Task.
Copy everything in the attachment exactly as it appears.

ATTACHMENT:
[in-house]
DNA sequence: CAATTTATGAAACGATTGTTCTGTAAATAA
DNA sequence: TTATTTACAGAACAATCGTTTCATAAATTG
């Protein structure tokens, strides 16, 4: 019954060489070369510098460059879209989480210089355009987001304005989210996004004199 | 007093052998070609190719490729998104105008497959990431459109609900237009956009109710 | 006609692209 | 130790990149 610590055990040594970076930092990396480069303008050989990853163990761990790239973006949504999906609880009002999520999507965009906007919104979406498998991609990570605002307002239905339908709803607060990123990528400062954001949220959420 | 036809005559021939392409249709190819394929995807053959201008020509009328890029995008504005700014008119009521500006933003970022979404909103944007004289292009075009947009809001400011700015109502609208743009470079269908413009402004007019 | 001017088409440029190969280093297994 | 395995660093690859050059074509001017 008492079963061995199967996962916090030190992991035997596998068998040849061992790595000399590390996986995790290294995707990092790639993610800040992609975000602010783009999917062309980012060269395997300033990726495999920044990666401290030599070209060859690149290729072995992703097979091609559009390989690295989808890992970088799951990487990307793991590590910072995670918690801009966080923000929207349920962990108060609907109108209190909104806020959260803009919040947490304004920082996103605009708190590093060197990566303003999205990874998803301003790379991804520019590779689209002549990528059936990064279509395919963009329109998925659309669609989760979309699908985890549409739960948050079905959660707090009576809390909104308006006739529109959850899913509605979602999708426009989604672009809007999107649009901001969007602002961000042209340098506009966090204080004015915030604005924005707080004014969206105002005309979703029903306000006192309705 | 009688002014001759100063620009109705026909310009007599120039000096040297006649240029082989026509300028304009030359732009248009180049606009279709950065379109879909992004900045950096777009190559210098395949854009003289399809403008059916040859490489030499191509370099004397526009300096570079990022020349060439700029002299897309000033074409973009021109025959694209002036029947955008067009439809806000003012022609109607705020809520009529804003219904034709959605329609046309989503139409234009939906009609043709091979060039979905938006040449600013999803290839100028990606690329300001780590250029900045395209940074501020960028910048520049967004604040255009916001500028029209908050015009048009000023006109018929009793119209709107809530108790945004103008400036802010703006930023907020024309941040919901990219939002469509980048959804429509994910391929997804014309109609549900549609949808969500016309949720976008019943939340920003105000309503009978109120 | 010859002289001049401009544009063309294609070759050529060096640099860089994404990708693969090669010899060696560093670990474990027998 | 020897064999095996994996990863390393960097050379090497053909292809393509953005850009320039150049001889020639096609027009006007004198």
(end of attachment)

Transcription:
[in-house]
DNA sequence: CAATTTATGAAACGATTGTTCTGTAAATAA
DNA sequence: TTATTTACAGAACAATCGTTTCATAAATTG
């Protein structure tokens, strides 16, 4: 019954060489070369510098460059879209989480210089355009987001304005989210996004004199 | 007093052998070609190719490729998104105008497959990431459109609900237009956009109710 | 006609692209 | 130790990149 610590055990040594970076930092990396480069303008050989990853163990761990790239973006949504999906609880009002999520999507965009906007919104979406498998991609990570605002307002239905339908709803607060990123990528400062954001949220959420 | 036809005559021939392409249709190819394929995807053959201008020509009328890029995008504005700014008119009521500006933003970022979404909103944007004289292009075009947009809001400011700015109502609208743009470079269908413009402004007019 | 001017088409440029190969280093297994 | 395995660093690859050059074509001017 008492079963061995199967996962916090030190992991035997596998068998040849061992790595000399590390996986995790290294995707990092790639993610800040992609975000602010783009999917062309980012060269395997300033990726495999920044990666401290030599070209060859690149290729072995992703097979091609559009390989690295989808890992970088799951990487990307793991590590910072995670918690801009966080923000929207349920962990108060609907109108209190909104806020959260803009919040947490304004920082996103605009708190590093060197990566303003999205990874998803301003790379991804520019590779689209002549990528059936990064279509395919963009329109998925659309669609989760979309699908985890549409739960948050079905959660707090009576809390909104308006006739529109959850899913509605979602999708426009989604672009809007999107649009901001969007602002961000042209340098506009966090204080004015915030604005924005707080004014969206105002005309979703029903306000006192309705 | 009688002014001759100063620009109705026909310009007599120039000096040297006649240029082989026509300028304009030359732009248009180049606009279709950065379109879909992004900045950096777009190559210098395949854009003289399809403008059916040859490489030499191509370099004397526009300096570079990022020349060439700029002299897309000033074409973009021109025959694209002036029947955008067009439809806000003012022609109607705020809520009529804003219904034709959605329609046309989503139409234009939906009609043709091979060039979905938006040449600013999803290839100028990606690329300001780590250029900045395209940074501020960028910048520049967004604040255009916001500028029209908050015009048009000023006109018929009793119209709107809530108790945004103008400036802010703006930023907020024309941040919901990219939002469509980048959804429509994910391929997804014309109609549900549609949808969500016309949720976008019943939340920003105000309503009978109120 | 010859002289001049401009544009063309294609070759050529060096640099860089994404990708693969090669010899060696560093670990474990027998 | 020897064999095996994996990863390393960097050379090497053909292809393509953005850009320039150049001889020639096609027009006007004198």